I also know that my open source work contributed greatly in being accepted for the fellowship so build projects and contribute to open source. It does help.

Fellowship Experience

Learning Phase

My experience participating in EthIndia is very positive. In the first month, the learning phase, I brushed up on my Ethereum skills by working on speedrun Ethereum. I would highly recommend the course to new and veteran builders who might want to learn about Ethereum or brush up on their skills respectively. In the first months, I learned so much about working on Ethereum smart contracts and documented my experiences on these two blogs, week one and two and week three and four

We also had several developer hours with Denver from the Devfolio team to discuss progress learning about Ethereum. Shoutout to Garvit for being an amazing mentor.

In addition to the developer hours and sessions we held with our mentors, the Devfolio team also organized learning sessions from projects from past EthIndia fellows and industry experts. These talks were centred around DAOs, NFTs, DEFI and wallets in which my mentor Garvit, was working on a wallet implementation for EIP-4337.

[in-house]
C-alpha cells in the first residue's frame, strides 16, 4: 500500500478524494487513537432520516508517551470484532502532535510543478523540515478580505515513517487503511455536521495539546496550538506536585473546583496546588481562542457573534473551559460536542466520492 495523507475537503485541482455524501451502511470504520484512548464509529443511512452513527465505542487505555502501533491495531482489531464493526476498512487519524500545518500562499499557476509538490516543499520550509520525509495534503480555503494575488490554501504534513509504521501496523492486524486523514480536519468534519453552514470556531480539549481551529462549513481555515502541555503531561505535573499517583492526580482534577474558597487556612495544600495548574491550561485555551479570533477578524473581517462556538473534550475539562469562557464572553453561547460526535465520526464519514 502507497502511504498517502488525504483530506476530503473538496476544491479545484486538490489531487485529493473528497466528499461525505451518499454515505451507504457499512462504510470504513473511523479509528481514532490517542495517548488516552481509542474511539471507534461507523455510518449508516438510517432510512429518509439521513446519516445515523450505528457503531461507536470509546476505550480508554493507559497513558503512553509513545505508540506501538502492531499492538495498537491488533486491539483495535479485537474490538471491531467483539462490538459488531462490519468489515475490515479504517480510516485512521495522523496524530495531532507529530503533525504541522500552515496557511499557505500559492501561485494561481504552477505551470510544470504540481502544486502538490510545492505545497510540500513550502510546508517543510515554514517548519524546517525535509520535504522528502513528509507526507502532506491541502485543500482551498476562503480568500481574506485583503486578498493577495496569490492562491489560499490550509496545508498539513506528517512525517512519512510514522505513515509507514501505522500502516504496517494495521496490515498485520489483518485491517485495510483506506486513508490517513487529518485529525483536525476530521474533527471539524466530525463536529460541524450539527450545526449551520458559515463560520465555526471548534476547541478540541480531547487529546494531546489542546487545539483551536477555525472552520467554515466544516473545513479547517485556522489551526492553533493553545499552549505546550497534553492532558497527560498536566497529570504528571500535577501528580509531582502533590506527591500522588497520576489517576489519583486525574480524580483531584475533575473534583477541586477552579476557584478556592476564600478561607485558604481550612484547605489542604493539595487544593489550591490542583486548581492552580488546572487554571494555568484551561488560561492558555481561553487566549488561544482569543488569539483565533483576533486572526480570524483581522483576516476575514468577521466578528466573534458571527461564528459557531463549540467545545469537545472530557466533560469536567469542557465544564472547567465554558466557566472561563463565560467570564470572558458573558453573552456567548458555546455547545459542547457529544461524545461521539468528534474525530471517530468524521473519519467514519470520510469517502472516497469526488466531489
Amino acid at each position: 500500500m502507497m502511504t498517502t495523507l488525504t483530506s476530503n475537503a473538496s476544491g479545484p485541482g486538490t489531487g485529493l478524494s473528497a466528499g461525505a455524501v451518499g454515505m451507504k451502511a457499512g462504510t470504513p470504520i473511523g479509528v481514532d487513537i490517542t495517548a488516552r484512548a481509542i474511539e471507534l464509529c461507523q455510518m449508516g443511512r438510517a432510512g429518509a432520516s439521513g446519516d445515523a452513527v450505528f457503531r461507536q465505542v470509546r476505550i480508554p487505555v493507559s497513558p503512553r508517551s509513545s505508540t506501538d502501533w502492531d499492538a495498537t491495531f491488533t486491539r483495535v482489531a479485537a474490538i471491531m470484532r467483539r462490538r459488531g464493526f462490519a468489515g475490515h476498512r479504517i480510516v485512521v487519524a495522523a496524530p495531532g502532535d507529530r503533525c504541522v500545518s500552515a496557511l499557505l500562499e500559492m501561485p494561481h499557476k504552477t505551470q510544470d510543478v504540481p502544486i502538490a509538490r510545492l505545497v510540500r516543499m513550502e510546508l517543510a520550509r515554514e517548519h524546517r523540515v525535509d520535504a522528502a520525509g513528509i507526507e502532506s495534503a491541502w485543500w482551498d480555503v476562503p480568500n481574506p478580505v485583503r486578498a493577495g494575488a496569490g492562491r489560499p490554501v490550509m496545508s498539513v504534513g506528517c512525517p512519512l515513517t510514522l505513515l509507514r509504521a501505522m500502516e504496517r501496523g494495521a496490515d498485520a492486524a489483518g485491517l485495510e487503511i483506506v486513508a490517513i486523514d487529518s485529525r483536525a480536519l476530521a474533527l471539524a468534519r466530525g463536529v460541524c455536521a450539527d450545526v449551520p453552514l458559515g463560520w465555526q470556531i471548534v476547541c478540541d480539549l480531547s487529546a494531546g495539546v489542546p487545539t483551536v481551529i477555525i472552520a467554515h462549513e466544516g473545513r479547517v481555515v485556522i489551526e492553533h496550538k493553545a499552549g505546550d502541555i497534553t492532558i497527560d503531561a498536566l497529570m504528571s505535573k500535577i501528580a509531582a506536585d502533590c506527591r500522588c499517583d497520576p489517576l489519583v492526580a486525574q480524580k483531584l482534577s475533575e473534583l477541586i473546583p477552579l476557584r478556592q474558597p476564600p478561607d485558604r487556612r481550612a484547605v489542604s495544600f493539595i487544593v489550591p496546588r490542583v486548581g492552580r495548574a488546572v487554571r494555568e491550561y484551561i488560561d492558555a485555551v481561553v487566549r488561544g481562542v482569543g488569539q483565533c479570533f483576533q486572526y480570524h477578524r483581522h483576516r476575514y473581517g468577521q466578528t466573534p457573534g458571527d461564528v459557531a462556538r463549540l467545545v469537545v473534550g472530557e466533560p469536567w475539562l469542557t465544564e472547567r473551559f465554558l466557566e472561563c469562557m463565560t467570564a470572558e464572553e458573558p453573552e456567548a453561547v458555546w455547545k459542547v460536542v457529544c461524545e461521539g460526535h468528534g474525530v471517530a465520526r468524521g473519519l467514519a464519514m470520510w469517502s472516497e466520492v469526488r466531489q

Finally we got to showcase what we had learned from these sessions by doing research on a DEFI project and presenting it. My presentation on 1inch.

Build Phase

In the second month of the fellowship, we entered the build phase. As the name suggests, during this phase we had come up with projects and build them. Remember in the form you filled you said that there are some things that you would have wanted to work on. This is where they come in.

In my case I was able to partner up with another fellow - Pranay to work on, Kratoswap, a decentralized NFT marketplace with the use of an automated market marker. This would enable us to eliminate the need for user's to have to bid and have their bid accepted in traditional marketplaces. With an NFT AMM, their trades would go through instantly if enough liquidity was available in the requested pool. The idea was solid though the first challenge we ran into was that we could not use the traditional bonding curve such as x * y = k that was popularized by UNISWAP V2 since we cannot trade assets like NFTs that can only be 1 at a time where as this curve can never fully go to zero. We opted to use the SudoSwap lssvm contracts to help us counter some of these problems and deploying it to Polygon.

Pranay was also able to add a quadratic bonding curve that users to get in on a project early on when the price is still cheap as it gets more expensive as time goes on and the trading volume increases.

I can hopefully do a deep dive on NFT AMMs soon as this seems like a challenging but interesting topic to look into.


This was a really exciting experience to be part of. Not to sound like a broken record, but I would highly recommend this fellowship to anyone wanting to get into Ethereum development or a seasoned developer working on an Ethereum related project.